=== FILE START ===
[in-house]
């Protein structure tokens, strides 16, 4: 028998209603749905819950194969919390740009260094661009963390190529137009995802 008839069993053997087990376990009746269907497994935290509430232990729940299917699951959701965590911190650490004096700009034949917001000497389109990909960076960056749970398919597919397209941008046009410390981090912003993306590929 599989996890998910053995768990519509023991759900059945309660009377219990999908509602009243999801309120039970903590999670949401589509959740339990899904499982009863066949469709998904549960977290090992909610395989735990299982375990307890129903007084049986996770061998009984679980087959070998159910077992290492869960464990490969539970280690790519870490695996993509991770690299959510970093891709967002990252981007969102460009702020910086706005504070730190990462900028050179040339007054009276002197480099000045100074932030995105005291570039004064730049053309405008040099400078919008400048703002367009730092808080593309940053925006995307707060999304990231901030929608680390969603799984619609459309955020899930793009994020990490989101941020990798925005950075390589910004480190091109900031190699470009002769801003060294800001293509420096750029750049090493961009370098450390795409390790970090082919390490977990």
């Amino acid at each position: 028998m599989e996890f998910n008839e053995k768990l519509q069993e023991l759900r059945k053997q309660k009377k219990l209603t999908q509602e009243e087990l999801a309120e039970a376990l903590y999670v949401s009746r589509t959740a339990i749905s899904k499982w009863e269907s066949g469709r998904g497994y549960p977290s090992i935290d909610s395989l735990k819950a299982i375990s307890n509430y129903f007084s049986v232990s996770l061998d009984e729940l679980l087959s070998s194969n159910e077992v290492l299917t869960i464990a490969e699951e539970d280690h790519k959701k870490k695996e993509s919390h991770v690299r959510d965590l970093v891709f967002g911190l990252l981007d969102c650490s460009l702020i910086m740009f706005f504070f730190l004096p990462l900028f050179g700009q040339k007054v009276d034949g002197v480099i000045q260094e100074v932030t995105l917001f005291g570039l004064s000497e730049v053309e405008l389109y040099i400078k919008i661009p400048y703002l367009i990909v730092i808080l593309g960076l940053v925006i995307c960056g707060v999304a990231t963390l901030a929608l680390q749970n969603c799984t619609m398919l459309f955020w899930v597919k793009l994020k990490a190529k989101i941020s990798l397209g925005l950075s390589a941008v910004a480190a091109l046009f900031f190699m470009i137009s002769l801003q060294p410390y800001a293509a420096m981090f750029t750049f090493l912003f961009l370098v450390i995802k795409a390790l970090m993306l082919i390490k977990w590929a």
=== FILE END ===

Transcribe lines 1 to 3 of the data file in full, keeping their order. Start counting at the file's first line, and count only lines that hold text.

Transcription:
[in-house]
């Protein structure tokens, strides 16, 4: 028998209603749905819950194969919390740009260094661009963390190529137009995802 008839069993053997087990376990009746269907497994935290509430232990729940299917699951959701965590911190650490004096700009034949917001000497389109990909960076960056749970398919597919397209941008046009410390981090912003993306590929 599989996890998910053995768990519509023991759900059945309660009377219990999908509602009243999801309120039970903590999670949401589509959740339990899904499982009863066949469709998904549960977290090992909610395989735990299982375990307890129903007084049986996770061998009984679980087959070998159910077992290492869960464990490969539970280690790519870490695996993509991770690299959510970093891709967002990252981007969102460009702020910086706005504070730190990462900028050179040339007054009276002197480099000045100074932030995105005291570039004064730049053309405008040099400078919008400048703002367009730092808080593309940053925006995307707060999304990231901030929608680390969603799984619609459309955020899930793009994020990490989101941020990798925005950075390589910004480190091109900031190699470009002769801003060294800001293509420096750029750049090493961009370098450390795409390790970090082919390490977990």
């Amino acid at each position: 028998m599989e996890f998910n008839e053995k768990l519509q069993e023991l759900r059945k053997q309660k009377k219990l209603t999908q509602e009243e087990l999801a309120e039970a376990l903590y999670v949401s009746r589509t959740a339990i749905s899904k499982w009863e269907s066949g469709r998904g497994y549960p977290s090992i935290d909610s395989l735990k819950a299982i375990s307890n509430y129903f007084s049986v232990s996770l061998d009984e729940l679980l087959s070998s194969n159910e077992v290492l299917t869960i464990a490969e699951e539970d280690h790519k959701k870490k695996e993509s919390h991770v690299r959510d965590l970093v891709f967002g911190l990252l981007d969102c650490s460009l702020i910086m740009f706005f504070f730190l004096p990462l900028f050179g700009q040339k007054v009276d034949g002197v480099i000045q260094e100074v932030t995105l917001f005291g570039l004064s000497e730049v053309e405008l389109y040099i400078k919008i661009p400048y703002l367009i990909v730092i808080l593309g960076l940053v925006i995307c960056g707060v999304a990231t963390l901030a929608l680390q749970n969603c799984t619609m398919l459309f955020w899930v597919k793009l994020k990490a190529k989101i941020s990798l397209g925005l950075s390589a941008v910004a480190a091109l046009f900031f190699m470009i137009s002769l801003q060294p410390y800001a293509a420096m981090f750029t750049f090493l912003f961009l370098v450390i995802k795409a390790l970090m993306l082919i390490k977990w590929a």